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What is a mega-precinct and how will one work on Election Day?

Stock image/Photo by Ethan Miller
Stock image/Photo by Ethan Miller (Getty Images)

The term “mega-precinct” has been thrown around more this year than in past election seasons, given the emphasis many are putting on voter turnout and restrictions created by the COVID-19 pandemic.

Around the country, mega-precincts are likely to have a significant impact on how people vote come Nov. 3.

Visit your local election websites to see if you have any mega-precincts in your community.

What exactly is a mega-precinct?

A mega-precinct is a place where other smaller voting sites are combined into one location. If a mega-precinct is available, that means voters can cast their ballots on Election Day at any precinct in the jurisdiction, regardless of their home address. Voters can sign in, and vote and place ballots at any machine, as opposed to waiting in line to vote at a specific machine in a specific precinct.

What are the benefits of mega-precincts?

According to the National Conference of State Legislatures, there a few possible advantages:

  • There’s a chance for better voter convenience. For example, if a voter has trouble getting to his or her usual precinct because their work location is farther away, having a a mega-precinct closer to that work location could make it easier to vote. In addition, groups of people in the same jurisdiction who are friends or family but who don’t have the same voting location can vote together at a mega-precinct.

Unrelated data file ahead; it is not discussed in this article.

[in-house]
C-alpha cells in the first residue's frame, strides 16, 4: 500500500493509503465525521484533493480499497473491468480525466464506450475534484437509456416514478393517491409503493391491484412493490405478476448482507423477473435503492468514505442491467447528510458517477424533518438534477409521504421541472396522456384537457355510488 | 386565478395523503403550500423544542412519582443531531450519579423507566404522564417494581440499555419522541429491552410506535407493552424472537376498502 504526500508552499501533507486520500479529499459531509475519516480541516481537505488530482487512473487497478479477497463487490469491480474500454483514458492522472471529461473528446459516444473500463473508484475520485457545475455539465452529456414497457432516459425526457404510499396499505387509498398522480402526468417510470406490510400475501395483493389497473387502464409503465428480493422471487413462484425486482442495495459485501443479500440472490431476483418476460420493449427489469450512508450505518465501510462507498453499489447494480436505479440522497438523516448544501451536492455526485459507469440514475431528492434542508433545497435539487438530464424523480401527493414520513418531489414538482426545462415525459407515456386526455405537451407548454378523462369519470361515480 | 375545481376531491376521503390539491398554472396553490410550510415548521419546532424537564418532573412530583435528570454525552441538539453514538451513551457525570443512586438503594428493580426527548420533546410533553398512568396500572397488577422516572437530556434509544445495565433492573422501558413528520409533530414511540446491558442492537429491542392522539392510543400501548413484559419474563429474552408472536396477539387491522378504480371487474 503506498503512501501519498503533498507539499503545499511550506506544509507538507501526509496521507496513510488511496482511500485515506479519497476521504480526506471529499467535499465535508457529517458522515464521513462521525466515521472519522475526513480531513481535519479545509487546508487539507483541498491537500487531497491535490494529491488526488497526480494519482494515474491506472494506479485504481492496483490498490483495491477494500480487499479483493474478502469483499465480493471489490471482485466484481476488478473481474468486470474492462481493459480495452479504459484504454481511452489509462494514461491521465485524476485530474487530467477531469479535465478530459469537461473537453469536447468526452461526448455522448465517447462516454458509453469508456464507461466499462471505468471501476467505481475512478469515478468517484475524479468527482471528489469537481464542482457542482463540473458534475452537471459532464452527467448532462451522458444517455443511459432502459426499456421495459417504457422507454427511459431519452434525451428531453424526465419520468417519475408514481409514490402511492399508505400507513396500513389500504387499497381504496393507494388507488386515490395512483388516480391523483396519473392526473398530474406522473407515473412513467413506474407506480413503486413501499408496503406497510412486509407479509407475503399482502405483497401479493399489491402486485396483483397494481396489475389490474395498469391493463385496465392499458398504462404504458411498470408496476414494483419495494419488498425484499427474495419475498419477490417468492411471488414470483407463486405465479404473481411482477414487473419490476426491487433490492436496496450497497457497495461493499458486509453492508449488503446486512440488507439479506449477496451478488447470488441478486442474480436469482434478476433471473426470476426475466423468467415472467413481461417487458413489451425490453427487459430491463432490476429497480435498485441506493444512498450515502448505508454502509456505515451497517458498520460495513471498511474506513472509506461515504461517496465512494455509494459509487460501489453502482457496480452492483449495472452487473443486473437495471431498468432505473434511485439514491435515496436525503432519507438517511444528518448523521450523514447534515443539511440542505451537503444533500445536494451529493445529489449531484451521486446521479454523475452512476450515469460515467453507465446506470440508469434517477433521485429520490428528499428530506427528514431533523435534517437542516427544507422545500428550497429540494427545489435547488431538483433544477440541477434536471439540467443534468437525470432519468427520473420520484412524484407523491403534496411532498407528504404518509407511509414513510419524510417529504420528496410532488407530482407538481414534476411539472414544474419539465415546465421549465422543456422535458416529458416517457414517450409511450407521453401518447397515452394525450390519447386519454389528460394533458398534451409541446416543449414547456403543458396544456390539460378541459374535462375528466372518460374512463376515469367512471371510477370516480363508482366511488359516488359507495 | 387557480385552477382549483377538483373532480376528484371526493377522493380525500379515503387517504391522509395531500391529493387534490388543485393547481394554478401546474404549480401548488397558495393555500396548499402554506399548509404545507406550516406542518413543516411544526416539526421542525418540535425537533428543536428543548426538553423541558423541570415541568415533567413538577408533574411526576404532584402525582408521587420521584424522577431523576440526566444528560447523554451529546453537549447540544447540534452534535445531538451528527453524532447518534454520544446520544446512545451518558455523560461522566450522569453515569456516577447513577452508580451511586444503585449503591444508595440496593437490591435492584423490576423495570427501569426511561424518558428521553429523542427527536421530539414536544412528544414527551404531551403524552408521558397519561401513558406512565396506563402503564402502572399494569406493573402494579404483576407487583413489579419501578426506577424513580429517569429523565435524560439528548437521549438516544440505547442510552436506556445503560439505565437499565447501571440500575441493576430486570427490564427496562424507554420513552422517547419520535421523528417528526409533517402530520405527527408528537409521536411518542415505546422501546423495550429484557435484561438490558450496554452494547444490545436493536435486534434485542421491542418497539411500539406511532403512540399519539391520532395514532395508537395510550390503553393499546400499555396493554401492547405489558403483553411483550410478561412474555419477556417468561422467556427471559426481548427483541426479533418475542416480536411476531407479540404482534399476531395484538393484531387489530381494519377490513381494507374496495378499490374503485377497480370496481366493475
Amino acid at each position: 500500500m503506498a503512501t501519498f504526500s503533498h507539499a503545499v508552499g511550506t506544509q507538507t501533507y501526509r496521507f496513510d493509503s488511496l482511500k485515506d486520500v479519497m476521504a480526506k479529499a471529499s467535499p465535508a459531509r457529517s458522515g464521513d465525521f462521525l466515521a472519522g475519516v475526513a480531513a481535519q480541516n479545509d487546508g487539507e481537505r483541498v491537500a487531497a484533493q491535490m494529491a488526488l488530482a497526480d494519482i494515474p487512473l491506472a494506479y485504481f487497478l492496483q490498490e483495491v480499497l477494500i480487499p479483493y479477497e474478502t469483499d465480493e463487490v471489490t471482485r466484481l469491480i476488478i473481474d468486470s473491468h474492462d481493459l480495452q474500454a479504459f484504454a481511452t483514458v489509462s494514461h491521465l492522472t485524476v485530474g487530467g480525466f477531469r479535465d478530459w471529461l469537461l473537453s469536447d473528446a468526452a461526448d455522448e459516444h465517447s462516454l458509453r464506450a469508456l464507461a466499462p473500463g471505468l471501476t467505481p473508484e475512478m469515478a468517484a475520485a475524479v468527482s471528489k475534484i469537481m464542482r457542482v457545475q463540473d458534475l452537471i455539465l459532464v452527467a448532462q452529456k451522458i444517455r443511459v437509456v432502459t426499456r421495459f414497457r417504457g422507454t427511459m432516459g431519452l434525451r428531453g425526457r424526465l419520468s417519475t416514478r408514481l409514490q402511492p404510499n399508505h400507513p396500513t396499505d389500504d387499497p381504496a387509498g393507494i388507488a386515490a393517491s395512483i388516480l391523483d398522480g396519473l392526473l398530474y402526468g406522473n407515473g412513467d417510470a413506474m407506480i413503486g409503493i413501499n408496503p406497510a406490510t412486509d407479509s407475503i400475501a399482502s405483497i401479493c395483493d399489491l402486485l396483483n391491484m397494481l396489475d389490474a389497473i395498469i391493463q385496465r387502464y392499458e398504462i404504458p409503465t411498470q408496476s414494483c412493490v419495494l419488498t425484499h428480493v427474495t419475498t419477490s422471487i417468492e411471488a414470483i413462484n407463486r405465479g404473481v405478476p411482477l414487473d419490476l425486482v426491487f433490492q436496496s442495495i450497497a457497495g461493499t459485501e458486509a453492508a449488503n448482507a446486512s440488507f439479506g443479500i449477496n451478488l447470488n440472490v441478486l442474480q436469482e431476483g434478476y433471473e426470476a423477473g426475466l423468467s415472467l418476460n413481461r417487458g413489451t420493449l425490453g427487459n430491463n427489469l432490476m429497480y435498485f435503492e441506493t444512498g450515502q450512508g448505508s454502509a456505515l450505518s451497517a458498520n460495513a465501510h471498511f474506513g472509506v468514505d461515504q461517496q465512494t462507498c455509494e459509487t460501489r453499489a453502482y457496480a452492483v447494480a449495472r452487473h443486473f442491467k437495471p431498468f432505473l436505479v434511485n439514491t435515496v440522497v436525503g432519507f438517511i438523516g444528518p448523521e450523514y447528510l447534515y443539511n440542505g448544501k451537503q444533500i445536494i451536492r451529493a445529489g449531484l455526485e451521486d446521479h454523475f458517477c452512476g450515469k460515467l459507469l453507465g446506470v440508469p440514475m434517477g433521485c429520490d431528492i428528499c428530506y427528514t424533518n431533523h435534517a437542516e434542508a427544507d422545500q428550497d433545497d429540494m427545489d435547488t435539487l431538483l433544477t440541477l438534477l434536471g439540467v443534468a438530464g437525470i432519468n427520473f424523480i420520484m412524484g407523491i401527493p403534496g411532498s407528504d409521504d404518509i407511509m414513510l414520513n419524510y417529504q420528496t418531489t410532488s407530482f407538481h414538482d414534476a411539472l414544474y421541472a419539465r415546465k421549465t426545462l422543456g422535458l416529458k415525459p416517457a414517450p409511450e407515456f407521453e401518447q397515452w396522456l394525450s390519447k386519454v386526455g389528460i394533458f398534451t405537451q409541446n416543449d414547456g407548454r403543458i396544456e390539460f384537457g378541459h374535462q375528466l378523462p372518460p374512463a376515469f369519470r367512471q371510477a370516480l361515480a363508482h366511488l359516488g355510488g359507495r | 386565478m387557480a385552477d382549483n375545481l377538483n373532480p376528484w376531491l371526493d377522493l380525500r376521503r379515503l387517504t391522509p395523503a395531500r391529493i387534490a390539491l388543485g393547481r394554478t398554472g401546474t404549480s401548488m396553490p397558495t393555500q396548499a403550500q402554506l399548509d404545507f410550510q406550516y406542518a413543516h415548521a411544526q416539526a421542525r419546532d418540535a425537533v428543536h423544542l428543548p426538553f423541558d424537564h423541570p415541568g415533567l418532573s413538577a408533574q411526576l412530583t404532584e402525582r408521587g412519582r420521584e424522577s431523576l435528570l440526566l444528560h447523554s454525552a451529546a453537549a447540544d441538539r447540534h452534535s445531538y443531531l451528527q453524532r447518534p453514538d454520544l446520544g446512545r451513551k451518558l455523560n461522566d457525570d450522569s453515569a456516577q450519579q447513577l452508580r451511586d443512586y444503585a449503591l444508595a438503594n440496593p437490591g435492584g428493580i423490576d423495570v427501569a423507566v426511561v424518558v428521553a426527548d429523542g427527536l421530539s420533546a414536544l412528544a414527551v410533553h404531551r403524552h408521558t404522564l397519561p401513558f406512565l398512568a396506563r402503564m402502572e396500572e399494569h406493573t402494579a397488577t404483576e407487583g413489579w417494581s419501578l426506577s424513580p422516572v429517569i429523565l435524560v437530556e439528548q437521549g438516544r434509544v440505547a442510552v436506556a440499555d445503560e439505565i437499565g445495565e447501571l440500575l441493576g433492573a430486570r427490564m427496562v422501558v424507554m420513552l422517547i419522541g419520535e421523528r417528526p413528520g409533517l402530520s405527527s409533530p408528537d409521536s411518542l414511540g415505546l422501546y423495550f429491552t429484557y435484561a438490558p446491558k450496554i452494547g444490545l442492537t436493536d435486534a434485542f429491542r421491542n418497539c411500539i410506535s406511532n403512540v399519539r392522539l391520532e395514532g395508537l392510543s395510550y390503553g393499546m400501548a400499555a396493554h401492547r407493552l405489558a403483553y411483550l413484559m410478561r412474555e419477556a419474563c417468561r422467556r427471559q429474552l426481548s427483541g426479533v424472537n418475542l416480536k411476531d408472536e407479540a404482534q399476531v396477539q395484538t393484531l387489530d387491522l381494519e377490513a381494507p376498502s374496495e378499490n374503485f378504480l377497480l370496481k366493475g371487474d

• Financial savings. Expenses on Election Day can be reduced with fewer locations to staff.
  • Increased turnout. With better voter convenience, more people might be motivated to vote.

What are the drawbacks of mega-precincts?

Here are some potential negatives, according to the National Conference of State Legislatures.

  • More reliance on new technology. Mega-precincts must use touch-screen machines that need to be reset for each voter or “print-on-demand” equipment. If there’s a breakdown or malfunction, there could be issues.
  • The word of a switch might not get out. The creation of mega-precincts must be well-publicized so people know they can’t go vote at their usual polling place.
  • Tradition. Voters might simply like the experience of voting at a smaller location such as a school or church.

Big arenas and stadiums will play host to mega-precincts around the country

In July, LeBron James and the voting rights group he formed announced a push to have NBA arenas around the country serving as mega-precinct locations.

There will be 19 NBA arenas turned into voting locations on Election Day, as well as the practice facility of the Detroit Pistons. For a full list of NBA arenas that will be used on Election Day, according to NBA.com, click or tap here.

In addition, some NFL and Major League Baseball stadiums will also be used as voting locations.

For a list, provided by Sports Illustrated, click or tap here.


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